Dec
4
2017

Rambling Different Trails: A New Direction, And Bad Air.

This week I’ve been focusing on the northeast, the area above Huaiyang. Thursday’s shorter 52 mile loop introduced a little new territory, but it was chilly and my feet are always what suffer most. Wool socks and thinner outer socks with a plastic bag layer between mostly worked, but I need to find my toe covers.

Peanut roaster at the crossroads.

I took some new county roads, and one “T”ed in a village with a lively winter market going on that consisted mostly of super-thick under layers, comforters, and coats. Most indoor spaces are minimally heated and many people and businesses like to leave doors open, using instead hanging flaps of padded insulation to keep out the weather. If your hands are full you don’t have to struggle with opening a door, but the pervasive cold makes thick under layers a must. At the end of the street of market stalls I slipped behind a tent to consult my map, and when I looked up there where 20 pairs of eyes on me, so I waved and rolled off. Winter market season is upon us, making passage through some villages challenging.

It’s still chile drying season.

Sunday’s ride to Taikang was warmer, the temperature was great, up to about 50 degrees, but the air quality was awful. I always check it in the morning and the app said it was 162 ppm. Not great, but quite manageable with my mask. Good is under 50. As I rode along I noticed it seemed a lot smokier than 162 should look. Steve and I have gotten so that we can step out on the balcony in the morning, take a whiff and eyeball the haze and guess to within about ten points the air quality. It should have been a sunny day but the light was almost dim. Still, the countryside was beautiful and I barely saw any fires, meaning it was blowing in from somewhere else. Air quality can change quickly. In the space of an hour a change of wind direction can bring in a smog front or blow it elsewhere. That’s what happened Sunday. When I arrived back home and checked, I saw the air was at 382ppm.

Some things remain a mystery.

Taikang is an old city, currently retrofitting a lot of public utilities into a tight downtown area, and surrounded by wide new beltway. There were many mysterious underground stairway entrances that looked like they would have gone to a subway if Taikang were large enough to have one. Underpasses to the other side of the street? Underground shopping mall? I’ll have to check next time. It was was dark down there and I wasn’t curious enough. I found the Dico’s for coffee and after a short loop of downtown, started back.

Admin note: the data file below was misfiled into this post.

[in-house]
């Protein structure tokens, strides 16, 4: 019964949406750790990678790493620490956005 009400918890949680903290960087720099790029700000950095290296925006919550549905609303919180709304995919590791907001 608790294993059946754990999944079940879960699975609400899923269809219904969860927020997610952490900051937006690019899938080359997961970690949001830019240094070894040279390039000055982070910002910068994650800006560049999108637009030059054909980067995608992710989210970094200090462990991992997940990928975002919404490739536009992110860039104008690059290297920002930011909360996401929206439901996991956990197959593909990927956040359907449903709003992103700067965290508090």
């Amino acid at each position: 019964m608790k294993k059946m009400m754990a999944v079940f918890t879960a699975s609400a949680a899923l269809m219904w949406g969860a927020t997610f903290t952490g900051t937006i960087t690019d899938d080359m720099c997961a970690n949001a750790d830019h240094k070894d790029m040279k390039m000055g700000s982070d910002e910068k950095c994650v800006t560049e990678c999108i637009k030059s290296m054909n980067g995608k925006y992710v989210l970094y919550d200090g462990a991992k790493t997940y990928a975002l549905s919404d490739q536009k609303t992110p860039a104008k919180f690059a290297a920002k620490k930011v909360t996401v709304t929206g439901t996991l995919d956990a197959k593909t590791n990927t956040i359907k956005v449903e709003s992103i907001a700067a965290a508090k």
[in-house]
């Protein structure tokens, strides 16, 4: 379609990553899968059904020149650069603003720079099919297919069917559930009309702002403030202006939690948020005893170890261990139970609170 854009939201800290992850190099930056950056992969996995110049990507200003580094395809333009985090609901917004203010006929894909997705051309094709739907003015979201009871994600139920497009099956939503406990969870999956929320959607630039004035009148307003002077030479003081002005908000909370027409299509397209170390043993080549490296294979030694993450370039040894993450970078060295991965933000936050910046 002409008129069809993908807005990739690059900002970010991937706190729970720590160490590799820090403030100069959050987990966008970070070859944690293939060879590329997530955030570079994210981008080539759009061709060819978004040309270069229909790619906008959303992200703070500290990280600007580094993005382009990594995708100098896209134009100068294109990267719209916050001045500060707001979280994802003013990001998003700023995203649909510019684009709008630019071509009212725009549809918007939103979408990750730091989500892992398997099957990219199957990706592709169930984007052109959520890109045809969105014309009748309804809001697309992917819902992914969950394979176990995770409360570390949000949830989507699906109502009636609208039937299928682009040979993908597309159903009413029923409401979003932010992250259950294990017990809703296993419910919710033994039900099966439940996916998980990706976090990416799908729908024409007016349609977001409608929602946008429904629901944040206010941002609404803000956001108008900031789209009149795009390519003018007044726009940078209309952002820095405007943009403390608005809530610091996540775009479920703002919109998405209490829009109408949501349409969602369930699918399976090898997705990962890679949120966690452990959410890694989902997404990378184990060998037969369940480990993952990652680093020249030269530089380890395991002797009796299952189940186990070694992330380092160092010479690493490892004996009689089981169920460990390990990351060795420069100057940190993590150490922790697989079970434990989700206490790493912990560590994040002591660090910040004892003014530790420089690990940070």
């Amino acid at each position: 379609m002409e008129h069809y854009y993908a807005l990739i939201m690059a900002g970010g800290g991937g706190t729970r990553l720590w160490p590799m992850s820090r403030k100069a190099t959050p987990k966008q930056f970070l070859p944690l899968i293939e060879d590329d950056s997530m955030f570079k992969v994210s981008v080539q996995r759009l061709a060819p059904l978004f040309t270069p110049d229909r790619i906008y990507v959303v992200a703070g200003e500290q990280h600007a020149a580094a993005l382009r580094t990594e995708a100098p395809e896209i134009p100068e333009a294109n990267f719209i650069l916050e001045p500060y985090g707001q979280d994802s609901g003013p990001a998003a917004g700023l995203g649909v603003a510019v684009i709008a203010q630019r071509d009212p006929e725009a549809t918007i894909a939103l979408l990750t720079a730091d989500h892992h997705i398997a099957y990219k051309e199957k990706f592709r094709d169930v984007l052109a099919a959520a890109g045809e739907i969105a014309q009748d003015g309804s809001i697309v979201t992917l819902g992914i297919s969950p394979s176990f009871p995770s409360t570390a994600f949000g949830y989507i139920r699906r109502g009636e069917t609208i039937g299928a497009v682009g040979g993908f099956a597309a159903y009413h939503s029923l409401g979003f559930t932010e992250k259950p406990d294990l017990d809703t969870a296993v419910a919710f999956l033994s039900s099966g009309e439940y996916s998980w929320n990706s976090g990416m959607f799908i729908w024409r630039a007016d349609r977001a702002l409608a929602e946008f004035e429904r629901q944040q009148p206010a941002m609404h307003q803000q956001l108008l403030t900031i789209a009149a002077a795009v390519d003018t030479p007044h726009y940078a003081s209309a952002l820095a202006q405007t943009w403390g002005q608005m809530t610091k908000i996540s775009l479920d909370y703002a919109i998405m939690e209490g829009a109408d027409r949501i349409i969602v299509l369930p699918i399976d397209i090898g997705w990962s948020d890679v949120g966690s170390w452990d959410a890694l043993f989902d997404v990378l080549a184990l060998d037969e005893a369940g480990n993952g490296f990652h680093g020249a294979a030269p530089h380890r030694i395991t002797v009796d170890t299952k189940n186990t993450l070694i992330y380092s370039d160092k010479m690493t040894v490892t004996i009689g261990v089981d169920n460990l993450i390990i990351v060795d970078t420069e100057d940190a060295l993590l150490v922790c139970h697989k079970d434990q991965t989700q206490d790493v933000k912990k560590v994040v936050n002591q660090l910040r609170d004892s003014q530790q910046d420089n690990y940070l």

Back to school.

Huaiyang is doing the same major utilities retrofitting in the area I rode through on the return trip. Considering that some of these population centers may be 6000 or even 8000 years old, it’s simply more of the constant churning of demolition and reconstruction that has been a part of life here for millenia. It would be interesting to know what they’ve dug up.

This created massive traffic jams as students were being dropped off to boarding schools after a weekend home, each pulling what I expect was a suitcase of clean laundry. Smaller towns and villages lack high schools and the Huaiyang schools have a good reputation. Students everywhere here often have to leave home to attend school in the city for other reasons, too. Their parents may be working in a factory on the coast so children have to board at a school. They may stay with grandparents. Migrant factory workers cannot bring their children with them or enroll them in schools in the cities where they work. Many of my students grew up this way.

My snack stop.

After a bite in Huaiyang I made it home with the last of the daylight. I’d wanted an even hundred miles and didn’t feel tired, but with the sore throat I felt developing, maybe from that air even with a mask, decided 87 was going to have to be enough. Maybe I’ll find out about those undergound stairways next week.

2 Comments + Add Comment

  • The photo of chiles drying in the road is beautiful. Happy exploring!

  • While Janine is out on long bike rides on Sundays, I remain on campus for Sunday afternoon baseball games. Though baseball is popular in Japan, it is not commonly known in China. The learning curve is high and there is little time and little space to play the game on campus. Still, it is fun to see how the students are able to adapt the game to a level and style reflective of their skill and interest.

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